Ask the Expert… | Sep-Oct- 2014


Dr KG Umesh (MVSc, MSc (UK)) is a Postgraduate in Clinical Medicine. He has been a lecturer in clinical medicine at Vet College in Bangalore for 15 years, and has won the ‘best teacher’ award in the year 2000. He is a member of European Society for Vet Dermatology and is currently working for WALTHAM as Regional Associate for South Asia.
Q: Bonker, my eight-year-old black Labrador, has patches at the rear body next to the tail. He was diagnosed of fungal infection and there is very less hair in that area. One of the medicines given to him was Ketoheal. This problem has been going on for the last six months. Please advice.
– Jyothi Rajan, Salem
Dr KG Umesh: There are number of conditions that can cause patches of baldness in senior dogs and this includes parasites, allergies and endocrine diseases. It could also have been caused by some local infection. Most often, fleas and flea allergy cause rashes or hair loss on lower back extending to base of tail. The rashes may persist or recur until you control fleas on his body as well as his environment. It is recommended to investigate underlying cause by running a few tests including skin scrape examination.
Q: My Beagle, who is one year old, has very high energy levels. In spite of his walks, three times a day, he is forever jumping around and chewing and destructing things. He has chewed up a lot of our personal things (shoes, kids toys) and furniture, not to forget licking the walls. Please advise.
– Abhilash, Jodhpur
Dr KG Umesh: Puppies love to chew. Generally, they chew to entertain themselves, because they’re teething/they love to explore your home or if they’re a little bored and want to expend some energy. This behaviour can be due to a number of reasons, including separation anxiety, insecurity, fear (sounds, etc inside the house), attention seeking destruction and boredom. It is important that the whole family does not encourage the puppy to chew or bite. If he does try to bite, command ‘NO’, and distract his attention with a toy. Provide chew toys that do not resemble in appearance or texture of unacceptable chew items. For example, a plush toy may be similar to a pillow, child’s stuffed animal or chair cushion. Toys and chews not only help prevent chewing behaviour but also help to train him to become more confident and obedient pet. Exercise and play with your dog regularly to alleviate excess energy and provide positive interaction. Reward your dog with praise for chewing on appropriate items. Ignore your puppy when he behaves inappropriately and you reward the pup with ‘GOOD (puppy’s name)!’ when he stops bad behaviour. Put an aversive substance (bitter apple, etc.) on unacceptable chew items. Consultation with a behavioural trainer is also suggested.
Q: There is a bad smell coming from my Dalmatian’s ears. There is no discharge. We had put soliwax ear drops, once in 15 days, but that did not help. She is five-year-old and also been scratching her ear with her paw, resulting in a light scratch on the right ear, where the soft pink part of the ear is. Please help.
– Bhawna Malhotra, Aurangabad
Dr KG Umesh: Persistent bad odour from ears comes for several reasons. Chronic ear infection caused by resistant organism or the deep infection that has never been cleaned or treated aggressively enough. Frequent cleaning with ear buds/irritant solutions may also predispose ear canal to react with excess secretion and therefore malodour. Most frequently, an underlying disease (parasites, atopy or allergy or seborrhoea/endocrine disease) predispose ears to development of bad smell. Failure to address the underlying cause in a pet with ear problem dooms one to treatment failure. Your vet may advise series of tests including cytology to find the underlying cause. Therefore each factor must be considered in your pet and, if present, must be corrected before the ear disease will stay in remission.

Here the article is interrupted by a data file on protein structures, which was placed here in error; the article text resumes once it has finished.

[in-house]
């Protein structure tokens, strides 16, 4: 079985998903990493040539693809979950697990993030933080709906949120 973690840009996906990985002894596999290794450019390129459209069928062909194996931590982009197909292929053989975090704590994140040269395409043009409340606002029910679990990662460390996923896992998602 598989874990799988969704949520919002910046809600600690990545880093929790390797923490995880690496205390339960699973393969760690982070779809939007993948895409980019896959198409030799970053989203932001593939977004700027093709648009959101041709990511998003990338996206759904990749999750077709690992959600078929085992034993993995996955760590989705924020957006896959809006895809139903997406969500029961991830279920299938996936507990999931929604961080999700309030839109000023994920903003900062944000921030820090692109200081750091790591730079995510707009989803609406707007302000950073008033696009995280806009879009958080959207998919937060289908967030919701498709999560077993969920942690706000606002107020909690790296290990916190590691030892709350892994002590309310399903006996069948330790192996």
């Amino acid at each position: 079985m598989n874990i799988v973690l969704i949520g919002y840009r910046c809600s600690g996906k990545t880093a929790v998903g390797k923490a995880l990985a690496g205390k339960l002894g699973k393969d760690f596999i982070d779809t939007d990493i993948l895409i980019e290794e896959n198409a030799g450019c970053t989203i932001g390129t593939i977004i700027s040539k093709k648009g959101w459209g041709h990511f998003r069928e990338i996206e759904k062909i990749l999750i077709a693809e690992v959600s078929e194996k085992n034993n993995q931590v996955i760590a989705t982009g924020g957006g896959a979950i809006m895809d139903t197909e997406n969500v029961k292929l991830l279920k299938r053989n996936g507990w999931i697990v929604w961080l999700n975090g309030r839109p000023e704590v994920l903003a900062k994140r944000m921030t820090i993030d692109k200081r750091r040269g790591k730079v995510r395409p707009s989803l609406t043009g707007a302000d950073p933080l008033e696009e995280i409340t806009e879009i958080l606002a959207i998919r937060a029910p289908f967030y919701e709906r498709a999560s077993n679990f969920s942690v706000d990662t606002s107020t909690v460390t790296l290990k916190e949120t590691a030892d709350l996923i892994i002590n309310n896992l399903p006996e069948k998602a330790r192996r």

Q: There were traces of blood in our pet’s urine (11-year-old Lhasa Apso), and she is urinating frequently. Her vet says she has kidney stones. Do let us know about her treatment.
– Kirti K, Vadodara
Dr KG Umesh: Blood in urine is often associated with severe urinary tract infection, stones, growths or tumours anywhere in urinary tract passage. Your vet may advise urine analysis, radiograph or scanning to locate and possibly identify the cause. In pets with complete blockage, emergency surgery is usually required. If pet urinary passage is not blocked, some form of stones can be dissolved by feeding a special diet. This food is available only with vets. Some types of stones depending on the location in urinary passage can also be removed by voiding urohydropropulsion, basket retrieval and laser lithotripsy. Once the stone is removed and the composition analysed by laboratory, your pet may receive a special veterinary diet and medical treatment (may be life long) to prevent any recurrence.
Q: I have a four-month-old Pomeranian, who has very less fur and has hairfall. We are giving him vitabest tonic and senovit tablets for healthy fur, but it is not working. His weight is approx 2.5 kg and not eating properly. Please advice.
– Jaspreet Singh, Jalandhar
Dr KG Umesh: Hair shedding is common in dogs as their hair cycle and the barrier function is different from man or other animals. Dogs generally shed hair seasonally, which may be related to photo period and unique hair cycle. Hair shedding in healthy pets may be triggered by any stressful events, illness and poor grooming and nutrition. Dogs are susceptible to nutritional, allergic, endocrine and parasitic skin diseases that also cause hair loss. If your pet is free from any skin disease but has only hair shedding problem, regular grooming and feeding complete nutrition particularly zinc, biotin and omega fatty acids can help to reduce hair loss. Please consult your vet at the earliest to identify underlying cause and therefore, the specific treatment.